Stephen F. Austin knocks off No. 1 Duke in OT with buzzer-beating layup

Ryan YoungYahoo Sports Contributor
Thanks to a <a class="link rapid-noclick-resp" href="/ncaab/players/132475/" data-ylk="slk:Nathan Bain">Nathan Bain</a> layup at the buzzer in overtime, Stephen F. Austin knocked off No. 1 Duke at Cameron Indoor Stadium on Tuesday night. (AP/Gerry Broome)
Thanks to a Nathan Bain layup at the buzzer in overtime, Stephen F. Austin knocked off No. 1 Duke at Cameron Indoor Stadium on Tuesday night. (AP/Gerry Broome)

Mike Krzyzewski rarely loses at home, let alone early in the season.

In fact, the legendary Duke coach boasts a 150-game win streak in Cameron Indoor Stadium against non-conference opponents dating back to 2000, the longest in the NCAA.

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Or, at least he did.

No. 1 Duke fell to Stephen F. Austin 85-83 on Tuesday night after Lumberjacks forward Nathan Bain sunk a buzzer-beating layup in overtime, shocking the Blue Devils. 

“I saw my teammate on the floor and he picked it up,” Bain said, via Brendan Marks of The Athletic. “I took a quick glance at the clock, I saw we had like three seconds. I pointed, I was like, ‘Just throw it ahead, I’m going to try to chase it down.’ I could feel somebody on my back, but I just took another glance. The whole time I was dribbling, I was like, ‘I’ve got to get it up. I’ve got to get it up.’

“Like a layup drill, just put it on the glass and it’s going to go in. That’s what happened, and the rest is history. History is made. We did it.” 

Stephen F. Austin rallied back from an early first-half hole to tie the game by the under-8 timeout in the second half. Duke guard Cassius Stanley, after bouncing back and forth in the final eight minutes, had a chance to end the game in regulation. His off-balanced shot at the buzzer, however, was off the mark.

The overtime period wasn’t any better for Duke offensively. The Blue Devils started out with four turnovers and put up just three shots in the first four minutes, allowing the Lumberjacks to stick right with them.

With just seven seconds left on the clock, Duke guard Tre Jones attempted to feed the ball inside to get one final shot. The pass, though, was tipped away by Gavin Kensmil, who then rolled over and found a wide open Bain cutting up the middle of the floor.

Bain, instead of pulling up, went straight to the rim and just barely got off the layup before the buzzer hit, sending Stephen F. Austin to the stunning two-point win.

“We don’t care who plays. We don’t care who we guard,” Stephen F. Austin coach Kyle Keller said after the game. “We just try to be a true team, and we’ve got 12 or 13 guys. We’ve been battling the flu, we’ve actually practiced pretty terrible this week … We’ve got a bunch of new guys and we try to fight. Just that ‘next man up’ like they  talk about in the NFL, that kind of stuff.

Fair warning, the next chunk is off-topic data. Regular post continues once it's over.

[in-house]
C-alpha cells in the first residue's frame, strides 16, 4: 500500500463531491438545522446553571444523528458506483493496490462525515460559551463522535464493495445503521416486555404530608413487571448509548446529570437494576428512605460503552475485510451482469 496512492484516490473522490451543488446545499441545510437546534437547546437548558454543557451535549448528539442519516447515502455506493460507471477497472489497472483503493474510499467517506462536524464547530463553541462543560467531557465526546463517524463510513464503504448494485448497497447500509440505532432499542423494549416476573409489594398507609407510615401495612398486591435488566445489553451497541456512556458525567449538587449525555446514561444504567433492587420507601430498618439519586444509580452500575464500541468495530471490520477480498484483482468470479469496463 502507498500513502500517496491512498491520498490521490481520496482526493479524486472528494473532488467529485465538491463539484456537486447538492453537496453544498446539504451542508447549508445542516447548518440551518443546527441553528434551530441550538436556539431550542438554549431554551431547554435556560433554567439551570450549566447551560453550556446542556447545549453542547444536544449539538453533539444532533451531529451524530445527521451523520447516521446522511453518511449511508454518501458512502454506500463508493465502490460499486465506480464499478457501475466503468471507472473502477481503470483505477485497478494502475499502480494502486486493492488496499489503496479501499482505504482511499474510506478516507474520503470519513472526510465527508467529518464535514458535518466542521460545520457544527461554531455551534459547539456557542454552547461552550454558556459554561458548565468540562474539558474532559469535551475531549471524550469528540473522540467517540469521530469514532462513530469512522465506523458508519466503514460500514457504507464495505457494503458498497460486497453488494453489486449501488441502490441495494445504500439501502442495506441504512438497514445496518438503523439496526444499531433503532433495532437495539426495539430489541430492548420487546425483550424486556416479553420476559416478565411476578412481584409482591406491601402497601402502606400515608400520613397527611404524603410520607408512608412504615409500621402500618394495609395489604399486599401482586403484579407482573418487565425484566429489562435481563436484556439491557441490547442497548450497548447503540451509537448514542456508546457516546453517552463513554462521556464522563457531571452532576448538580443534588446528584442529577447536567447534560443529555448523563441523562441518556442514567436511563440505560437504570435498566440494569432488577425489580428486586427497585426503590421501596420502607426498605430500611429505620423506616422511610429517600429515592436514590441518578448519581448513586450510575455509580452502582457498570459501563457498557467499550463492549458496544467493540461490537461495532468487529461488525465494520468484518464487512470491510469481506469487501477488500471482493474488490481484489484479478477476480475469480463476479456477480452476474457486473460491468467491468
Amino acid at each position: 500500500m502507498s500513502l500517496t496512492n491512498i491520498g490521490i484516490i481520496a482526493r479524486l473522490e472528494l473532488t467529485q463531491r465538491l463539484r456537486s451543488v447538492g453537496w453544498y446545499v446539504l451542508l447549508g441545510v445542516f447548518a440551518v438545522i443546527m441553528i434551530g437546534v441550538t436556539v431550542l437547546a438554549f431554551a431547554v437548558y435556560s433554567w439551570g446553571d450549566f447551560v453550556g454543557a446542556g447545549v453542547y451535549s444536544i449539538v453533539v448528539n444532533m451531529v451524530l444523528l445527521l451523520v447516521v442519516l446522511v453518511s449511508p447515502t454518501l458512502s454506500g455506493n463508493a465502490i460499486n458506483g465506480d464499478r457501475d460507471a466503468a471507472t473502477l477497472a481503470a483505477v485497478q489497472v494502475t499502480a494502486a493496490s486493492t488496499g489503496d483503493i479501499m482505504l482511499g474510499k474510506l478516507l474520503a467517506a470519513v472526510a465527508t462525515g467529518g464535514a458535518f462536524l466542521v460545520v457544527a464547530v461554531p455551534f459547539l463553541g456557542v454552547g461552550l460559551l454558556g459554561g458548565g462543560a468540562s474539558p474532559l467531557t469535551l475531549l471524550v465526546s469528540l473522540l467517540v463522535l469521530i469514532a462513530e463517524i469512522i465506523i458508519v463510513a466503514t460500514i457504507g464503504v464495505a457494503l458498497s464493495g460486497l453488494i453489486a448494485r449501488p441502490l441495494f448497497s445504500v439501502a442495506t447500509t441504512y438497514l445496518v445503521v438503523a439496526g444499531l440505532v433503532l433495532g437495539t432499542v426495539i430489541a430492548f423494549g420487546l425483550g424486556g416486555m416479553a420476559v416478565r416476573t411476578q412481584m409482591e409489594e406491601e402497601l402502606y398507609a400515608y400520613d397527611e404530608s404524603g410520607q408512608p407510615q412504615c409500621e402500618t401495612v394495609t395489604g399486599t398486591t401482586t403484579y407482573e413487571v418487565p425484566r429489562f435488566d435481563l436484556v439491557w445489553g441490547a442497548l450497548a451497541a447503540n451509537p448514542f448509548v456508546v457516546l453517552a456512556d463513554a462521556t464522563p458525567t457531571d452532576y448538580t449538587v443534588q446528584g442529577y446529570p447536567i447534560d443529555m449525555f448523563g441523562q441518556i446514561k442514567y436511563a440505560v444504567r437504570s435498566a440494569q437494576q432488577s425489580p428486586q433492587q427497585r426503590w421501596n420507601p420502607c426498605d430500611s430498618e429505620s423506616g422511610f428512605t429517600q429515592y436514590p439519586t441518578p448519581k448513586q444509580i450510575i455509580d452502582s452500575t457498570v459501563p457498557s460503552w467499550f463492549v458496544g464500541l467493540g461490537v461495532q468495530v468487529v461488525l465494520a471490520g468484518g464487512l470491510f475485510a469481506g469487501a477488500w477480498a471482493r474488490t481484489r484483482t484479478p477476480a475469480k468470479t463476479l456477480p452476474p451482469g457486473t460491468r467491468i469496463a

“It was a fun night. I learned a lot about my team today for sure.”

Bain, a Freeport, Bahamas, native, then dedicated the win to his family back home in an emotional postgame interview. Bain’s family home took significant damage when Hurricane Dorian — a Category 5 storm — battered the island nation in September.

Kevon Harris led the Lumberjacks with 26 points on the night, shooting 11-of-16 from the field, and Cameron Johnson dropped 16 points off the bench. Kensmil finished with 15, and Bain added 11.

Vernon Carey led Duke with 20 points and 11 rebounds in the loss. Jones finished with 17 points and 12 assists. The Blue Devils finished with 22 turnovers as a team, too, and shot just 5-of-15 from the 3-point line. They had no answer for the Lumberjacks inside, either, as Stephen F. Austin scored 64 of its 85 points from inside the paint.

“They played harder than we did and were tougher,” Krzyzweski said. “They had 64 points in the game and forced 22 turnovers. They just played a lot tougher and better and deserved to win.”

Duke is now the second top-ranked team to fall to an unranked opponent at home this season, following then-No. 1 Kentucky’s 67-64 loss to Evansville on Nov. 18.

While the win will go down as one of the best upsets in college basketball history, Keller isn’t going to let his players get too excited because of it. He knows that, as a member of the Southland Conference, they still have a long way to go to earn a bid to the NCAA Tournament.

He has a feeling Duke will improve quite a bit as a whole after that game, too.

“[Duke] probably won’t have a good Thanksgiving, because this will make their team a lot better and they will become great because of it,” Keller said, via Brendan Marks of The Athletic. “For us, we have to keep our guys humble because we’ll get one bid in the NCAA Tournament. Our league, our commissioner is here tonight. We’re trying to get more than one from our league. Hopefully this will gain some national respect because of how good basketball is in our league.”

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